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The First First Lady

Despite maintaining her usual calm, cheerful, and dignified demeanor, Martha often felt “more like a state prisoner than anything else.”


George and Martha Washington's presidential house, Philadelphia
(Historical Society of Pennsylvania)

After Jacky’s death, Martha turned her attention to the task of assisting her son’s widow in raising the couple’s four young children. When the children’s mother remarried in 1783, the two youngest grandchildren, Eleanor Parke (Nelly) Custis, then six-years old, and George Washington Parke (“Wash” or “Tub”) Custis, then three-years old, remained at Mt. Vernon, where Martha reared them as her own.

Once George Washington was elected to be the first president under the new U.S. Constitution, however, Martha faced a new set of challenges that disrupted her peaceful domestic existence. If the War for Independence had thrown Martha into an unaccustomed role in the public spotlight, her husband’s assumption of the highest office in the new federal government only increased the unwanted glare.

Moving to the Capital

In mid-May 1789, after the inauguration, Martha, the two grandchildren and seven house slaves, set off for New York City, the temporary national capital for the new government. Almost as soon as she arrived, Martha was swept up in the new duties of her position. She was not only responsible for managing the presidential household but also for supervising the domestic affairs at Mount Vernon from a distance.

In addition, in contrast to the leisurely rhythms of agricultural life to which she was accustomed, Martha faced the unrelenting demands of social life in a big city. Each day, she was expected to dress formally, receive visitors, and make calls on important members of society. This was not how Martha would have preferred to live. Although she maintained her calm, cheerful, and dignified demeanor, she felt she was, as she told her niece, “more like a state prisoner than anything else.”

This 1861 painting by noted American portraitist Daniel Huntington was titled The Republican Court. (When it was published as a mass-marketed engraving, the title was changed to Lady Washingtonn’s Reception.) The painting is an idealized portrayal of the weekly gatherings hosted by Martha Washington during the years of George Washington’s presidency (Brooklyn Museum of Art).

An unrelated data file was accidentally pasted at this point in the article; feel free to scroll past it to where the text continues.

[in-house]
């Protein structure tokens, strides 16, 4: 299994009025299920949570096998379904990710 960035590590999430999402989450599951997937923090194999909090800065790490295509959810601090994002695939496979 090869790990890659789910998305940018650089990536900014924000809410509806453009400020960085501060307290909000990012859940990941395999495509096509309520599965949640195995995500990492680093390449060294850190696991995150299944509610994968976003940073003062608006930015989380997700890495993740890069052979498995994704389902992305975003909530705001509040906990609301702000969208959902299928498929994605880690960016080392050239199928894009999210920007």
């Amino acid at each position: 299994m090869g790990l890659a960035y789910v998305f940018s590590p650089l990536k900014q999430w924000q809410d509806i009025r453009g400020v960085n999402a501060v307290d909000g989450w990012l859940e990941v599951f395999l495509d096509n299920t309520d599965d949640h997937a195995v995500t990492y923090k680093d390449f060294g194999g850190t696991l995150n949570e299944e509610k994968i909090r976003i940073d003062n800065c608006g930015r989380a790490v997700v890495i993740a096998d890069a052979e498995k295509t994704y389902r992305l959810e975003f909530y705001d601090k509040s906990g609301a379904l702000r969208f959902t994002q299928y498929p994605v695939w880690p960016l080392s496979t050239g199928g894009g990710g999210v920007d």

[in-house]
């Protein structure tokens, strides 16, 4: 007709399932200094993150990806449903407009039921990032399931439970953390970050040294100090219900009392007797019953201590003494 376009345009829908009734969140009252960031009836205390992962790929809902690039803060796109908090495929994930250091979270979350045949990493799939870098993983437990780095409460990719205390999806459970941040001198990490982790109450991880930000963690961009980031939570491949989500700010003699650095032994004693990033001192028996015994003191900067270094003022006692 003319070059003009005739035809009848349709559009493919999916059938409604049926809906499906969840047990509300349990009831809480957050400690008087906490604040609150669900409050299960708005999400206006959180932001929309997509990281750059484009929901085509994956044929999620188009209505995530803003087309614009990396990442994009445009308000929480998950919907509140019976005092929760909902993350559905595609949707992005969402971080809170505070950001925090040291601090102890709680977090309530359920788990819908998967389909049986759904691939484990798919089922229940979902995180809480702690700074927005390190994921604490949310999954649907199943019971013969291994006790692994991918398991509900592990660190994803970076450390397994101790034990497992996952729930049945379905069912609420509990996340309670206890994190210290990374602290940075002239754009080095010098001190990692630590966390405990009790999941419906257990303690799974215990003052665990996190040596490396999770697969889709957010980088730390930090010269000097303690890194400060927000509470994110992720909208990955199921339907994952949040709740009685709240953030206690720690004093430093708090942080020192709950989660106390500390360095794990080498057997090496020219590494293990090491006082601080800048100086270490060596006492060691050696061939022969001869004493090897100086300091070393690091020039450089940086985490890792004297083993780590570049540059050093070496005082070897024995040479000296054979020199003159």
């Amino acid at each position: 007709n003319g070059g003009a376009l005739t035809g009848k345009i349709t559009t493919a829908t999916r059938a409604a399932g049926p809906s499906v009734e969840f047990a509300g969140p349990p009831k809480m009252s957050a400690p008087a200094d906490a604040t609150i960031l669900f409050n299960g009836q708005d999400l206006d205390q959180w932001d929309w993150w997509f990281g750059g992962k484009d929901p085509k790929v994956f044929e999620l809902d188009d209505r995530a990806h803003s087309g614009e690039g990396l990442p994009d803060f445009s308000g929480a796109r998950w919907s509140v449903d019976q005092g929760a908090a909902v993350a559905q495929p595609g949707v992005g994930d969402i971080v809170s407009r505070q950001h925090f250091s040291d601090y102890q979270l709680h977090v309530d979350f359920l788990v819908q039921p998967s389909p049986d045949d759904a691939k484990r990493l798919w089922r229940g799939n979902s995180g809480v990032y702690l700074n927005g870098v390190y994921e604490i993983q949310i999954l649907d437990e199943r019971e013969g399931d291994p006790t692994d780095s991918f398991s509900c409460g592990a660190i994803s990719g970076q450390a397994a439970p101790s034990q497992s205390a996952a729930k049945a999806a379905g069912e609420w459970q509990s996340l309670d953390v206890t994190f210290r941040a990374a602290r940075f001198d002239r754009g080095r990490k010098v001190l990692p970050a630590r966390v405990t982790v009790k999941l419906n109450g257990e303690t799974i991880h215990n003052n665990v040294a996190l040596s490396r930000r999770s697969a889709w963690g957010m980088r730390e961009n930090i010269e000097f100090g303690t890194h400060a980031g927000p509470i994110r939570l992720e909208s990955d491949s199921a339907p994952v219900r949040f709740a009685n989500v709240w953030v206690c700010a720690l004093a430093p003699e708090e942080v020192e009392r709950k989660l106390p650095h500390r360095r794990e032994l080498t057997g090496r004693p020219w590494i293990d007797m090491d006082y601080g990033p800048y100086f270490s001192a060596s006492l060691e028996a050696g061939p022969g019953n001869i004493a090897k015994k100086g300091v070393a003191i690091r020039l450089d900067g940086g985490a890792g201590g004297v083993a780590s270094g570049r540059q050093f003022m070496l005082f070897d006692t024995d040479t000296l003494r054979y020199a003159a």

Life as First Lady

Just as her husband realized that his every action might set a precedent for future presidents, so Martha, too, was aware that her behavior as first lady would become the template for the wives of future chief executives. One of her most important steps was to initiate a weekly reception, held on Friday evenings, for anyone who would like to attend. 

At these gatherings, members of Congress, visiting dignitaries, and men and women from the local community were received at the presidential mansion. After being presented to Mrs. Washington, they enjoyed refreshments, talked with each other, and mingled.  Although most guests addressed Martha as “Lady Washington,” some referred to her as “our Lady Presidentess.”*

Martha’s Receptions       

Critics occasionally complained that these weekly gatherings smacked of monarchy or represented a slavish imitation of the rituals and fashions of the discredited British Crown. Yet Martha won over the skeptics. Opening up the president’s house to ordinary citizens was a sign that the need government would be close to the people and responsive to their needs.

Moreover, although George hosted his own gatherings, Martha’s salons were more diverse, bringing together a disparate group of people: political adversaries, individuals from different parts of government, and women as well as men. According to Abigail Adams, wife of the vice-president, Martha’s behavior as first lady made her “the object of Veneration and Respect.”**

Return to Mount Vernon

After the capital moved to Philadelphia in 1791, Martha grew more comfortable in her role. There, among old friends and acquaintances, she became more accustomed to her public duties.

Still, she always longed to return home to Mount Vernon. As the political atmosphere became more noxious and partisan during Washington’s second term, her longing increased. She was undoubtedly relieved when he refused to serve a third term. In March 1797, the Washingtons set off again for Mount Vernon—once and for all.

In the mid-1790s, Dutch merchant Andreas Everardus van Braam Houckgeest designed a Chinese porcelain service specifically to present as a gift to First Lady Martha Washington. This cup and saucer is one of the few remaining pieces of the service. The cup is emblazoned with Martha’s initials, and both pieces display the linked names of the fifteen states of the Union. A Latin inscription under Martha’s initials translates as, “Our Union is our Glory, and our Defense against Him [i.e. England’s King George III].” (Mount Vernon Ladies' Association)

*Judith Sargent Murray to her parents, August 14, 1790 in From Gloucester to Philadelphia in 1790: Observations, Anecdotes, and Thoughts from the Eighteenth-Century Letters of Judith Sargent Murray (Cambridge, Mass.: Judith Sargent Murray Society, 1998), 254.

**Abigail Adams to her sister, June 12, 1789 in New Letters of Abigail Adams, 1788-1801, ed. Stewart Mitchell (Boston: Houghton Mifflin Co., 1947), 15.

This article was created out of the collaborative project of George Washington's Mount Vernon and the Center for History and New Media at George Mason University, and is made possible through the generous support of Donald and Nancy de Laski.